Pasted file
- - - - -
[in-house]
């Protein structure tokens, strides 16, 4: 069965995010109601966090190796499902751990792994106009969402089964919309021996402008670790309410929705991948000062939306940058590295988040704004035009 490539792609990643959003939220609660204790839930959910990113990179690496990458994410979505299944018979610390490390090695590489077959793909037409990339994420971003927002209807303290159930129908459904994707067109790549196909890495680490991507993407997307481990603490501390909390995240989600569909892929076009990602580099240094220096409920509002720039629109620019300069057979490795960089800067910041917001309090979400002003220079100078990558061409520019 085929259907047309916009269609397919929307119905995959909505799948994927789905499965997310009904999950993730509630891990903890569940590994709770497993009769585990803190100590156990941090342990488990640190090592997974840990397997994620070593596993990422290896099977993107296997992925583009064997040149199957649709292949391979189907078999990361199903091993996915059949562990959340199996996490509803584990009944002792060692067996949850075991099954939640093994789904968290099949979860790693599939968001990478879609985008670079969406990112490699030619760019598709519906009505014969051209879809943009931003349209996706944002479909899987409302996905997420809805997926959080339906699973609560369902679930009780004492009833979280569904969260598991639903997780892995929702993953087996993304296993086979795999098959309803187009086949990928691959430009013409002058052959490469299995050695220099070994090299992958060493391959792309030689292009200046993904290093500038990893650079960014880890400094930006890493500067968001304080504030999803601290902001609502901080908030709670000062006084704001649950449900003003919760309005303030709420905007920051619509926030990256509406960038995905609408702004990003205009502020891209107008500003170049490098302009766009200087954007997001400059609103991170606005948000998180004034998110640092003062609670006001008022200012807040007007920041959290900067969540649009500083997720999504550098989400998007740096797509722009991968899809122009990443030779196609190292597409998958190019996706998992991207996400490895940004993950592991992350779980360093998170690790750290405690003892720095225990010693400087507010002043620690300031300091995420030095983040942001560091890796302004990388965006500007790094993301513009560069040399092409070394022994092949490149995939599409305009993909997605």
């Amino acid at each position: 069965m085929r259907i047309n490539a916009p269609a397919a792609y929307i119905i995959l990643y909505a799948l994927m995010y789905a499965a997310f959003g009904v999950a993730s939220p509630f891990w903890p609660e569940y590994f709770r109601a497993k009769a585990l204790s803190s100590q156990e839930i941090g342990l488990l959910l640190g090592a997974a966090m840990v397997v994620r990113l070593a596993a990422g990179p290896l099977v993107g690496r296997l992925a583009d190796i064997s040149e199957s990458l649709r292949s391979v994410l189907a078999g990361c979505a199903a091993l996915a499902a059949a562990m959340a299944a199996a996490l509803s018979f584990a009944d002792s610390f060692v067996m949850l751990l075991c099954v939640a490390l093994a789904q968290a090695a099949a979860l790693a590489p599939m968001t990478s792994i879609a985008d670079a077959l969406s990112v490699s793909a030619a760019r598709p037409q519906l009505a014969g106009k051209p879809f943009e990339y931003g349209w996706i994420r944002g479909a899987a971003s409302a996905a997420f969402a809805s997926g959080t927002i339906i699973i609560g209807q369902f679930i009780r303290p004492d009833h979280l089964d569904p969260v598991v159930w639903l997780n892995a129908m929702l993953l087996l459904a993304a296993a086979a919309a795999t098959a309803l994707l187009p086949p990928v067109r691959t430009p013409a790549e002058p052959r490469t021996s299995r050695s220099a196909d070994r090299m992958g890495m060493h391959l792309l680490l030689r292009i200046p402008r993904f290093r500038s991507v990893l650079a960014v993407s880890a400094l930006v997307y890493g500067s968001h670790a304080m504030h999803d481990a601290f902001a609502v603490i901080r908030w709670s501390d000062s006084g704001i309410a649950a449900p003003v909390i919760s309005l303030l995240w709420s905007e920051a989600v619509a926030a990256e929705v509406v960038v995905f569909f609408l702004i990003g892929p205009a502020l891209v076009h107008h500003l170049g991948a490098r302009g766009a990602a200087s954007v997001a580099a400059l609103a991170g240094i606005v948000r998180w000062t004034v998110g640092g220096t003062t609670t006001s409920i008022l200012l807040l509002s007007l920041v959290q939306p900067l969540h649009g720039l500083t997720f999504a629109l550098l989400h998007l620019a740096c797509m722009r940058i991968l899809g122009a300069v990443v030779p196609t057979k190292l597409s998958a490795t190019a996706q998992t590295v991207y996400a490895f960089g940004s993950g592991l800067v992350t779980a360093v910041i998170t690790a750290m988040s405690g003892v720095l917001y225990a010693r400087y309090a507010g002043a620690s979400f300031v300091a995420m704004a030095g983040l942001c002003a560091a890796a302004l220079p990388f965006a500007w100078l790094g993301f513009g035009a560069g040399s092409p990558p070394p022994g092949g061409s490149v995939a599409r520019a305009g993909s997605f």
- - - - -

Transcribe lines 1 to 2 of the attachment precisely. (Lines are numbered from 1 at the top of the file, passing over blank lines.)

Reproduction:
[in-house]
């Protein structure tokens, strides 16, 4: 069965995010109601966090190796499902751990792994106009969402089964919309021996402008670790309410929705991948000062939306940058590295988040704004035009 490539792609990643959003939220609660204790839930959910990113990179690496990458994410979505299944018979610390490390090695590489077959793909037409990339994420971003927002209807303290159930129908459904994707067109790549196909890495680490991507993407997307481990603490501390909390995240989600569909892929076009990602580099240094220096409920509002720039629109620019300069057979490795960089800067910041917001309090979400002003220079100078990558061409520019 085929259907047309916009269609397919929307119905995959909505799948994927789905499965997310009904999950993730509630891990903890569940590994709770497993009769585990803190100590156990941090342990488990640190090592997974840990397997994620070593596993990422290896099977993107296997992925583009064997040149199957649709292949391979189907078999990361199903091993996915059949562990959340199996996490509803584990009944002792060692067996949850075991099954939640093994789904968290099949979860790693599939968001990478879609985008670079969406990112490699030619760019598709519906009505014969051209879809943009931003349209996706944002479909899987409302996905997420809805997926959080339906699973609560369902679930009780004492009833979280569904969260598991639903997780892995929702993953087996993304296993086979795999098959309803187009086949990928691959430009013409002058052959490469299995050695220099070994090299992958060493391959792309030689292009200046993904290093500038990893650079960014880890400094930006890493500067968001304080504030999803601290902001609502901080908030709670000062006084704001649950449900003003919760309005303030709420905007920051619509926030990256509406960038995905609408702004990003205009502020891209107008500003170049490098302009766009200087954007997001400059609103991170606005948000998180004034998110640092003062609670006001008022200012807040007007920041959290900067969540649009500083997720999504550098989400998007740096797509722009991968899809122009990443030779196609190292597409998958190019996706998992991207996400490895940004993950592991992350779980360093998170690790750290405690003892720095225990010693400087507010002043620690300031300091995420030095983040942001560091890796302004990388965006500007790094993301513009560069040399092409070394022994092949490149995939599409305009993909997605």